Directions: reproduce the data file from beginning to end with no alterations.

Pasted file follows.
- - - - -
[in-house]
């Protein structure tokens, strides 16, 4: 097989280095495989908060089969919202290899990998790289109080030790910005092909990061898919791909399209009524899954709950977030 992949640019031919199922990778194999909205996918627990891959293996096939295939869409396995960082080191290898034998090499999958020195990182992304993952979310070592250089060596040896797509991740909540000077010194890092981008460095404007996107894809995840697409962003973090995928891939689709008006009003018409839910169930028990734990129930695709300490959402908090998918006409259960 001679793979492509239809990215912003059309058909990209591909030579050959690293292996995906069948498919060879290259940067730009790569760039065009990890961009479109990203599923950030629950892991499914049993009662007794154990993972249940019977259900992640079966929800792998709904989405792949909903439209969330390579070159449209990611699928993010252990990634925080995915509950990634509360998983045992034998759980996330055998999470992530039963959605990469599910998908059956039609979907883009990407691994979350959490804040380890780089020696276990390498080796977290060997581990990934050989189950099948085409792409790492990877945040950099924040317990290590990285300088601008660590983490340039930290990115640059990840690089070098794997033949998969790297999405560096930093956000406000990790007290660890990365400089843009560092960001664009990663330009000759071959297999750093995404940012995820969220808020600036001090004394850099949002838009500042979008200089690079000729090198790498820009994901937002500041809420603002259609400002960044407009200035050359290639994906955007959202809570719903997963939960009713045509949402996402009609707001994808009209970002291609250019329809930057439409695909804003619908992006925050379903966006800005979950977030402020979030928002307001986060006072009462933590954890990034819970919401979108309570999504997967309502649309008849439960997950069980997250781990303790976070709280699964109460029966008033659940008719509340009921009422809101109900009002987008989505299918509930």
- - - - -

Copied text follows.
[in-house]
């Protein structure tokens, strides 16, 4: 097989280095495989908060089969919202290899990998790289109080030790910005092909990061898919791909399209009524899954709950977030 992949640019031919199922990778194999909205996918627990891959293996096939295939869409396995960082080191290898034998090499999958020195990182992304993952979310070592250089060596040896797509991740909540000077010194890092981008460095404007996107894809995840697409962003973090995928891939689709008006009003018409839910169930028990734990129930695709300490959402908090998918006409259960 001679793979492509239809990215912003059309058909990209591909030579050959690293292996995906069948498919060879290259940067730009790569760039065009990890961009479109990203599923950030629950892991499914049993009662007794154990993972249940019977259900992640079966929800792998709904989405792949909903439209969330390579070159449209990611699928993010252990990634925080995915509950990634509360998983045992034998759980996330055998999470992530039963959605990469599910998908059956039609979907883009990407691994979350959490804040380890780089020696276990390498080796977290060997581990990934050989189950099948085409792409790492990877945040950099924040317990290590990285300088601008660590983490340039930290990115640059990840690089070098794997033949998969790297999405560096930093956000406000990790007290660890990365400089843009560092960001664009990663330009000759071959297999750093995404940012995820969220808020600036001090004394850099949002838009500042979008200089690079000729090198790498820009994901937002500041809420603002259609400002960044407009200035050359290639994906955007959202809570719903997963939960009713045509949402996402009609707001994808009209970002291609250019329809930057439409695909804003619908992006925050379903966006800005979950977030402020979030928002307001986060006072009462933590954890990034819970919401979108309570999504997967309502649309008849439960997950069980997250781990303790976070709280699964109460029966008033659940008719509340009921009422809101109900009002987008989505299918509930």